Nine responded that a review process was necessary, while five said no. Arguments in favor were that it would help avoid a win-lose picking system for Idaho businesses and ensure a fairer tax code, with others claiming the large number of exemptions and deductions demanded a review.
Those who said no said the Idaho legislature has been discerning with the preferences it has adopted and that the body has better things to do with the times. They added that if there is a problem with an exemption, the legislature can fix it, which is what they were elected to do.
Respondents said they hope a review process will show whether tax preferences support taxpayers’ interests, their impact on the economy, the gross amount of tax-exempt dollars and which are obsolete and should. be eliminated. They also hoped it would show whether Idaho has become too dependent on one type of tax compared to other states.
‘… We have to start with the big elevator first’
Kelley Packer, executive director of the Association of Idaho Cities, was one of the interviewees who spoke in favor of a review process. Packer is a former Republican lawmaker who represented District 28 from 2012 to 2018. Packer said she and other interested parties had tried to form a coalition to make a recommendation to Gov. Brad Little on a broader vision for the tax policy and in-depth review. Idaho’s fiscal mechanisms and components and their effectiveness.
“We have way too many exemptions, in my opinion,” Packer said.
The tendency of the legislature, she said, is to solve the immediate problem without considering the potential spillover effects.
“We’ve basically approached the high priority of the day, we’ve put out the fire of the day, and that sometimes creates other problems elsewhere in our tax structure,” Packer said. “If you look at it like a balloon, if you press down on one part of the balloon to make it smaller and change its presentation or its footprint, then the burden doesn’t go away – it just pops up somewhere else and creates something else we have to. attack us.
Packer wants the state to slow down and take a broader view of the overall tax structure to determine where it works and where it doesn’t. Its preference is for an external and impartial source to conduct this review and report its findings to the legislature for action. After this full review, she would like to see another review every five years.
“The environment is constantly changing… so it would make sense for our policy to follow that and modernize from time to time, but we have to start with the big elevator first,” Packer said.
The end goal in his mind is to create a more equitable way of administering tax policy in Idaho where one group does not get more benefit than another. While she understands the arguments of business and industry representatives that the cost of removing the exemptions would be passed on to the consumer, she said it made more sense than increasing the burden of property taxes.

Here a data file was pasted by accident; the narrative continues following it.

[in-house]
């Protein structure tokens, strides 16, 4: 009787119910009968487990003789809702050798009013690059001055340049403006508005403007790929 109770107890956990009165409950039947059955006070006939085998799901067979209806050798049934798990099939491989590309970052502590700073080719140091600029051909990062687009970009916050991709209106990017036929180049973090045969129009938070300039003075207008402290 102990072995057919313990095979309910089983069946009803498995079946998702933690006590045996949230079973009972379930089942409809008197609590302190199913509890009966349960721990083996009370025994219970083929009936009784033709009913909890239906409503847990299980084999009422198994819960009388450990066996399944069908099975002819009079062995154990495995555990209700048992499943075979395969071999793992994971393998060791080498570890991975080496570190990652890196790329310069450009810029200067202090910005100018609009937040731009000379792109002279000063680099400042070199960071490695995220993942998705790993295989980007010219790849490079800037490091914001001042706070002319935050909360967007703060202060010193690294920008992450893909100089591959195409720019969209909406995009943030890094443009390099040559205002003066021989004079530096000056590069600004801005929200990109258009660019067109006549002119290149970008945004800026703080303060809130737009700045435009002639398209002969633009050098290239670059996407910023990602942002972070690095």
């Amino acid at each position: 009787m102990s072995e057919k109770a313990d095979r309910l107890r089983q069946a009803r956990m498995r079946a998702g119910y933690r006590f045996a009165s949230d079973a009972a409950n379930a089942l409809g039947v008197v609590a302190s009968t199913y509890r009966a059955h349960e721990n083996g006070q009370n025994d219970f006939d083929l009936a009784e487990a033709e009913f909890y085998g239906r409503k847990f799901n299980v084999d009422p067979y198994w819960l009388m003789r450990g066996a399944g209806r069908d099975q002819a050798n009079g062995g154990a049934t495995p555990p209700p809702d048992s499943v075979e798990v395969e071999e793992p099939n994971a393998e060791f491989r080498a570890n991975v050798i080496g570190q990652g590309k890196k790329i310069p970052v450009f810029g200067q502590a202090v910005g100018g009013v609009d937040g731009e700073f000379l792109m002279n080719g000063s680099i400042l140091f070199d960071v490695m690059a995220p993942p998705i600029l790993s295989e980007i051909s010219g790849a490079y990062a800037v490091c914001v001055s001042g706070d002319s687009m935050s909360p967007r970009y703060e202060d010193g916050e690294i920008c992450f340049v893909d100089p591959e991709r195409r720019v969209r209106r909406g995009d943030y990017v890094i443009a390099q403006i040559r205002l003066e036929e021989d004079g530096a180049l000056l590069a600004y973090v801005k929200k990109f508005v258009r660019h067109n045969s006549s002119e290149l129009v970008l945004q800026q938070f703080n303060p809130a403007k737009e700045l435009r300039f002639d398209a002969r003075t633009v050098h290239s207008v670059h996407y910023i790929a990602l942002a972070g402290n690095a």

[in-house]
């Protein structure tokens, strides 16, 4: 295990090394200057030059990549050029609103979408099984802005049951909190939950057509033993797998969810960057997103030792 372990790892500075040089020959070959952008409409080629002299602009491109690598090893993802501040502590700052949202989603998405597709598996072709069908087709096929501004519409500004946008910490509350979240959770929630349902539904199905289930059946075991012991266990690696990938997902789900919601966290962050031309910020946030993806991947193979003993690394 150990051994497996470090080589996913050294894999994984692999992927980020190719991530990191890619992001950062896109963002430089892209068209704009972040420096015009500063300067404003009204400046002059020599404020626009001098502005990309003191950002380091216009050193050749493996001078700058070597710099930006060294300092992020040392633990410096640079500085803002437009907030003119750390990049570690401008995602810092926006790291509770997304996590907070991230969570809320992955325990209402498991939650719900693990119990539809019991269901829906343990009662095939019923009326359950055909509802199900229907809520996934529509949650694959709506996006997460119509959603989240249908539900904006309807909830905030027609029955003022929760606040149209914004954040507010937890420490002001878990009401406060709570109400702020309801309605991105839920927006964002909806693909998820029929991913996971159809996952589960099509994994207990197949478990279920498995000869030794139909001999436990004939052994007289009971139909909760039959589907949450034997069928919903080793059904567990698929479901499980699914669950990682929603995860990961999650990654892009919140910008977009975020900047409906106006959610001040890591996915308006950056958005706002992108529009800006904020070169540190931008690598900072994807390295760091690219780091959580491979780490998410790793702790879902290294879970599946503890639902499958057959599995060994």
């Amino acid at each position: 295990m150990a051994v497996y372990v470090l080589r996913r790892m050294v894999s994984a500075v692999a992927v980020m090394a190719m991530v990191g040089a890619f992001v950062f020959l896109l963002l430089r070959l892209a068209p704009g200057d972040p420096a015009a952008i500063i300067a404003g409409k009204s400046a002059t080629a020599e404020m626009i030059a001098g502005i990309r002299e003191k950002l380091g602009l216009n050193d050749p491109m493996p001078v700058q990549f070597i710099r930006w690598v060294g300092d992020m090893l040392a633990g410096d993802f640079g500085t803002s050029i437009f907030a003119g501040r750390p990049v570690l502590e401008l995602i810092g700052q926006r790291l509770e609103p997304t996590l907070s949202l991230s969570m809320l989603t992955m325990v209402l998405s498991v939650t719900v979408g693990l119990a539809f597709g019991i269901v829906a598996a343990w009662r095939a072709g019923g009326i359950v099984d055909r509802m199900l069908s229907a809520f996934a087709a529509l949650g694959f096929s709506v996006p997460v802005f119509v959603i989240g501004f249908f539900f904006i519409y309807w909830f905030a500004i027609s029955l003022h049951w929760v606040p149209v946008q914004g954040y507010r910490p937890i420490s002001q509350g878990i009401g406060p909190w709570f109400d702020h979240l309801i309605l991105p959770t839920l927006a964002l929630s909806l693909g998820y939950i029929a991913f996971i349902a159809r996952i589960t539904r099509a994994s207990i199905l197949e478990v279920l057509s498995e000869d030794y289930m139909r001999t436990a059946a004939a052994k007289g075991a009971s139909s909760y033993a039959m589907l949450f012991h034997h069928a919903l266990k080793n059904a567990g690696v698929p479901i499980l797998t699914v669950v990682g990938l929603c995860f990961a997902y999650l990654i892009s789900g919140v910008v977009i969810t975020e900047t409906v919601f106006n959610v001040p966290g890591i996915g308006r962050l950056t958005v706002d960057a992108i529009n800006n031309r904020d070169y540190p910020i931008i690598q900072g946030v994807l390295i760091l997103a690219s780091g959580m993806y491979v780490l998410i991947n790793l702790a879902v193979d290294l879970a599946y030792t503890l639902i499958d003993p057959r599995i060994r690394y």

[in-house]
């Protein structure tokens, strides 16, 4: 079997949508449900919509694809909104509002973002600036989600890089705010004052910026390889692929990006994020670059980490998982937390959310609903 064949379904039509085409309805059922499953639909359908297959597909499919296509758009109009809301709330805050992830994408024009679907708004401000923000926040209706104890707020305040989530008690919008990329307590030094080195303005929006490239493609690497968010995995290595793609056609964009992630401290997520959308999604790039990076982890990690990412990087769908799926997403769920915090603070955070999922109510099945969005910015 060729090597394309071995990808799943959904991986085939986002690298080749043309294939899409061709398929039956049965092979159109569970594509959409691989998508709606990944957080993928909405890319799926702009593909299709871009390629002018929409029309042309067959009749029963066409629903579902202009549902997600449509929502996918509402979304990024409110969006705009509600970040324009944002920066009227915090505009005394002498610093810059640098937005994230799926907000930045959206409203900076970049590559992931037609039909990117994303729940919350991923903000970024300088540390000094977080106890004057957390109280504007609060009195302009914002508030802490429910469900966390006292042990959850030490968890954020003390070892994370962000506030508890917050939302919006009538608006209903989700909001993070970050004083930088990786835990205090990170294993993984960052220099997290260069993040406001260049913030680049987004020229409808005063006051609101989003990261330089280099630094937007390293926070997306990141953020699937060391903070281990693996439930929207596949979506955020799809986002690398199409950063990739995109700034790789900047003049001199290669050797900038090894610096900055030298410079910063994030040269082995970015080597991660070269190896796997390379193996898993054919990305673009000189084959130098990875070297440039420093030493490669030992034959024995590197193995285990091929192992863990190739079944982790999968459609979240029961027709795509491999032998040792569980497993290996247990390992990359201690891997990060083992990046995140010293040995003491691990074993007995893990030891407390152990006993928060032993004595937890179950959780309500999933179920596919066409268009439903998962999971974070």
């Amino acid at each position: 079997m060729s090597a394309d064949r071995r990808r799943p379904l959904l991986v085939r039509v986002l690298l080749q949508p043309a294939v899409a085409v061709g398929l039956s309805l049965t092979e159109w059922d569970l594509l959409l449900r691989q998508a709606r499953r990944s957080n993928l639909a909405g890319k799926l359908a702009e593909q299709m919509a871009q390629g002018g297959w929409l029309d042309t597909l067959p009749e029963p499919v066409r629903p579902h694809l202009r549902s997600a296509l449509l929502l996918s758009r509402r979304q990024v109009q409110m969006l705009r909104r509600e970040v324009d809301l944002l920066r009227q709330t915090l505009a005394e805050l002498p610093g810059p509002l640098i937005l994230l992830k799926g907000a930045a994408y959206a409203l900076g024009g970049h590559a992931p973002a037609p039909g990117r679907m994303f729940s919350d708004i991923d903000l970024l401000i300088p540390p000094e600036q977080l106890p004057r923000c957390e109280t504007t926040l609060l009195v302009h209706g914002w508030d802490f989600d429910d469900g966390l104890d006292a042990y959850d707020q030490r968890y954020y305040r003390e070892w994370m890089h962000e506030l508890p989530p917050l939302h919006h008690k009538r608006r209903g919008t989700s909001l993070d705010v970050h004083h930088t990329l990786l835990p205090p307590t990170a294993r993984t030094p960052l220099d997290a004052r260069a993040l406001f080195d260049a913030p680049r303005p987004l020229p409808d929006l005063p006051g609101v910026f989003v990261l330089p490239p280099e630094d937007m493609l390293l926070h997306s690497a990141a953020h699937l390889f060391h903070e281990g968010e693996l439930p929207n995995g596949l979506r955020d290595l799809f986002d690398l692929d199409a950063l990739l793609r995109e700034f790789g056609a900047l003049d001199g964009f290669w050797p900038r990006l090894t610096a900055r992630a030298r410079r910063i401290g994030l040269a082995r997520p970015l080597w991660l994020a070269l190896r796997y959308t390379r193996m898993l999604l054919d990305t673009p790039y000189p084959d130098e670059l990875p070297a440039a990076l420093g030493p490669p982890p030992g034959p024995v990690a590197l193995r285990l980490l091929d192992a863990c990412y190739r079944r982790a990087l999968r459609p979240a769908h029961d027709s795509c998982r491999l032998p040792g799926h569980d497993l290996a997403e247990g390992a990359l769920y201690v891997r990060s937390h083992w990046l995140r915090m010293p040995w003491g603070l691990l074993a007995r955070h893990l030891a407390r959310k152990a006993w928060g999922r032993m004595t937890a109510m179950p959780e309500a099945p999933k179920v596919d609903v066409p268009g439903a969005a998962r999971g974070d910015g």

“If I have a fair and equitable property tax for all property taxes, even if it increases what I have to pay for bread or whatever product I buy, I will decide at the cash desk if I want to pay for that product.” or not, ”she said.
Those who benefit from the status quo could be “terribly nervous”
Chaney said he supports the idea that the Office of Performance Appraisals, the Idaho State Tax Commission and the Idaho Department of Commerce conduct a review because he believes a review more technical and granular would be appropriate.
“A handful of witnesses before the (legislative) committee is probably not the nuanced perspective we need,” Chaney said.
In addition to a review of existing preferences, Chaney would like to see more articulated tax policy in general, such as what situation warrants a sales or income tax exemption. The tax code as written is a bit of a patchwork system, he said.
It also supports sunset clauses, which Idaho does not have over any of its tax preferences.
“I think ending everything all the years and prolonging this sunset is a good way to go, because then you need an affirmative affirmation from the legislature and the governor rather than just lack of action on him. allowing it to continue, ”Chaney said. “I think that’s the only way to make it meaningful.”
But he knows it could be an uphill battle.
“Any interest or industry that has benefited from the status quo, so to speak, is going to be terribly nervous and probably wouldn’t like the idea of the sunset,” he said.